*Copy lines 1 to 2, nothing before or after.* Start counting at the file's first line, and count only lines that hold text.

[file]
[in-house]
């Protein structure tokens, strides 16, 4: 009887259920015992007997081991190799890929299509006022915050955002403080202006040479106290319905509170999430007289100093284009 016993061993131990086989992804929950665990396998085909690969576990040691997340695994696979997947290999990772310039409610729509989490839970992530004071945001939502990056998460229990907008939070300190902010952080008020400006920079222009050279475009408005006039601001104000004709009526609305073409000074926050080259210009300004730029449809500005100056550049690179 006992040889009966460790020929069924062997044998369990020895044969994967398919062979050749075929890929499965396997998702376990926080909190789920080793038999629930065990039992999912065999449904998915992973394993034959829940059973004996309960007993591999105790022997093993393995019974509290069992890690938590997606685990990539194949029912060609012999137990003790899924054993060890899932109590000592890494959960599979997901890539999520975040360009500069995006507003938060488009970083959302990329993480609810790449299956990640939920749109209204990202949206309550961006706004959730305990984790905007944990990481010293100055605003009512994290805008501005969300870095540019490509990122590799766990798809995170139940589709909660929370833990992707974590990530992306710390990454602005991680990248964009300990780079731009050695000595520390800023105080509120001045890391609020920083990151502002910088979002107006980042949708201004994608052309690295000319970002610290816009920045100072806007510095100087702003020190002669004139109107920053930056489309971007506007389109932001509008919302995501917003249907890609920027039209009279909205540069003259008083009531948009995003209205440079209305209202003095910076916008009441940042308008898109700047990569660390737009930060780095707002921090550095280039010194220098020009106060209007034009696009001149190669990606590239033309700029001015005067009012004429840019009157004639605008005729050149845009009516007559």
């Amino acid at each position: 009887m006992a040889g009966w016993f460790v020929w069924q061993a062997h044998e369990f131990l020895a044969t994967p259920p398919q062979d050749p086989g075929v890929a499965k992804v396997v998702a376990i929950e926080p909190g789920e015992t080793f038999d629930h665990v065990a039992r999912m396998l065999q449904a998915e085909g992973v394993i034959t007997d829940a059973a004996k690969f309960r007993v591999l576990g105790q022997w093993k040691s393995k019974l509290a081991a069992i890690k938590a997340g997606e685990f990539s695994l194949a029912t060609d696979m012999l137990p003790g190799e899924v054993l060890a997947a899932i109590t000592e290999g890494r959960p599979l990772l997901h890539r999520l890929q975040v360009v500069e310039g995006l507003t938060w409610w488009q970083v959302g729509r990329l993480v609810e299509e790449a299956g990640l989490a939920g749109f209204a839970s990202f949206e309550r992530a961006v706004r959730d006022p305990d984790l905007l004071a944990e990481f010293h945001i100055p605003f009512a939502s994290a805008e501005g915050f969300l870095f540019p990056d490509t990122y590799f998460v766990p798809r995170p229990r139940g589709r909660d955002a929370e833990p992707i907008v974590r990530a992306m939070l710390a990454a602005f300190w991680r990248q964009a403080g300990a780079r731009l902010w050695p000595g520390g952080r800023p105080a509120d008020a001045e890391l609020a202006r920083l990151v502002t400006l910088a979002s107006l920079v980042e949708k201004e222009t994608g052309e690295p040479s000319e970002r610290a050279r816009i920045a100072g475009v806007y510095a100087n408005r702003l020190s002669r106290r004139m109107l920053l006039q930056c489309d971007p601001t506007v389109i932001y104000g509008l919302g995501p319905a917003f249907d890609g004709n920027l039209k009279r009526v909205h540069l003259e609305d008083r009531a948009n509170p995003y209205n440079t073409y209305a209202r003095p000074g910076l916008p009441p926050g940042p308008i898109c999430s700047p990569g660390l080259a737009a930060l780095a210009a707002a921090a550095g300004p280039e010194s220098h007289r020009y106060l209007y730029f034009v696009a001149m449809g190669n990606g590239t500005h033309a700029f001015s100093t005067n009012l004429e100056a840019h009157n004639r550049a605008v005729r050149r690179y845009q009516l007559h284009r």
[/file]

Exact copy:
[in-house]
């Protein structure tokens, strides 16, 4: 009887259920015992007997081991190799890929299509006022915050955002403080202006040479106290319905509170999430007289100093284009 016993061993131990086989992804929950665990396998085909690969576990040691997340695994696979997947290999990772310039409610729509989490839970992530004071945001939502990056998460229990907008939070300190902010952080008020400006920079222009050279475009408005006039601001104000004709009526609305073409000074926050080259210009300004730029449809500005100056550049690179 006992040889009966460790020929069924062997044998369990020895044969994967398919062979050749075929890929499965396997998702376990926080909190789920080793038999629930065990039992999912065999449904998915992973394993034959829940059973004996309960007993591999105790022997093993393995019974509290069992890690938590997606685990990539194949029912060609012999137990003790899924054993060890899932109590000592890494959960599979997901890539999520975040360009500069995006507003938060488009970083959302990329993480609810790449299956990640939920749109209204990202949206309550961006706004959730305990984790905007944990990481010293100055605003009512994290805008501005969300870095540019490509990122590799766990798809995170139940589709909660929370833990992707974590990530992306710390990454602005991680990248964009300990780079731009050695000595520390800023105080509120001045890391609020920083990151502002910088979002107006980042949708201004994608052309690295000319970002610290816009920045100072806007510095100087702003020190002669004139109107920053930056489309971007506007389109932001509008919302995501917003249907890609920027039209009279909205540069003259008083009531948009995003209205440079209305209202003095910076916008009441940042308008898109700047990569660390737009930060780095707002921090550095280039010194220098020009106060209007034009696009001149190669990606590239033309700029001015005067009012004429840019009157004639605008005729050149845009009516007559």